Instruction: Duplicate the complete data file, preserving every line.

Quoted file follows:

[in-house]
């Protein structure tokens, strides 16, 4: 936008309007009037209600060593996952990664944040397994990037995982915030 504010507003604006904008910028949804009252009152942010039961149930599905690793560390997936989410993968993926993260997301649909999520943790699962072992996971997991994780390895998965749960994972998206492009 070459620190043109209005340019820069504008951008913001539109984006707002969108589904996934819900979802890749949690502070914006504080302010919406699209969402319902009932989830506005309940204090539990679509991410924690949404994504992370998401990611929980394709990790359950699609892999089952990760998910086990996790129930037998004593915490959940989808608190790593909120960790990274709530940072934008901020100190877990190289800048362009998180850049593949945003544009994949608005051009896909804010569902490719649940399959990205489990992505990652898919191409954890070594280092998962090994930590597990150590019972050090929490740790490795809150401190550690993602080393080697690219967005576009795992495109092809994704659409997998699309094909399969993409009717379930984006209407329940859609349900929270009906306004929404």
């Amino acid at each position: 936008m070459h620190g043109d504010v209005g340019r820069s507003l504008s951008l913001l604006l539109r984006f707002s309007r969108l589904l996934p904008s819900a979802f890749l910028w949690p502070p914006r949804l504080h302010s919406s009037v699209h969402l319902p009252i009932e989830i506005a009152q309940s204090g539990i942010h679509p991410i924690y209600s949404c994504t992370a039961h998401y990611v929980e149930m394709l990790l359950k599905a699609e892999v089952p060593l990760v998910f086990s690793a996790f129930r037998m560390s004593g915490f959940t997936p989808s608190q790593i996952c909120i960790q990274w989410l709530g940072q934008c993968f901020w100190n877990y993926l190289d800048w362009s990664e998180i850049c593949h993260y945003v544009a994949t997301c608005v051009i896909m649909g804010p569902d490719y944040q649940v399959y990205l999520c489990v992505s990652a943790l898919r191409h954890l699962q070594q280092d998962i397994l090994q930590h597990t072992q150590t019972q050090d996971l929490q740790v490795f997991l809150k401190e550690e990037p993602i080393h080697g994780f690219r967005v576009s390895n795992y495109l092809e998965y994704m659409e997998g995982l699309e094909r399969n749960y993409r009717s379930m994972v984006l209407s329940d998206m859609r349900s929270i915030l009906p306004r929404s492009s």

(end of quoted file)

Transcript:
[in-house]
């Protein structure tokens, strides 16, 4: 936008309007009037209600060593996952990664944040397994990037995982915030 504010507003604006904008910028949804009252009152942010039961149930599905690793560390997936989410993968993926993260997301649909999520943790699962072992996971997991994780390895998965749960994972998206492009 070459620190043109209005340019820069504008951008913001539109984006707002969108589904996934819900979802890749949690502070914006504080302010919406699209969402319902009932989830506005309940204090539990679509991410924690949404994504992370998401990611929980394709990790359950699609892999089952990760998910086990996790129930037998004593915490959940989808608190790593909120960790990274709530940072934008901020100190877990190289800048362009998180850049593949945003544009994949608005051009896909804010569902490719649940399959990205489990992505990652898919191409954890070594280092998962090994930590597990150590019972050090929490740790490795809150401190550690993602080393080697690219967005576009795992495109092809994704659409997998699309094909399969993409009717379930984006209407329940859609349900929270009906306004929404």
């Amino acid at each position: 936008m070459h620190g043109d504010v209005g340019r820069s507003l504008s951008l913001l604006l539109r984006f707002s309007r969108l589904l996934p904008s819900a979802f890749l910028w949690p502070p914006r949804l504080h302010s919406s009037v699209h969402l319902p009252i009932e989830i506005a009152q309940s204090g539990i942010h679509p991410i924690y209600s949404c994504t992370a039961h998401y990611v929980e149930m394709l990790l359950k599905a699609e892999v089952p060593l990760v998910f086990s690793a996790f129930r037998m560390s004593g915490f959940t997936p989808s608190q790593i996952c909120i960790q990274w989410l709530g940072q934008c993968f901020w100190n877990y993926l190289d800048w362009s990664e998180i850049c593949h993260y945003v544009a994949t997301c608005v051009i896909m649909g804010p569902d490719y944040q649940v399959y990205l999520c489990v992505s990652a943790l898919r191409h954890l699962q070594q280092d998962i397994l090994q930590h597990t072992q150590t019972q050090d996971l929490q740790v490795f997991l809150k401190e550690e990037p993602i080393h080697g994780f690219r967005v576009s390895n795992y495109l092809e998965y994704m659409e997998g995982l699309e094909r399969n749960y993409r009717s379930m994972v984006l209407s329940d998206m859609r349900s929270i915030l009906p306004r929404s492009s």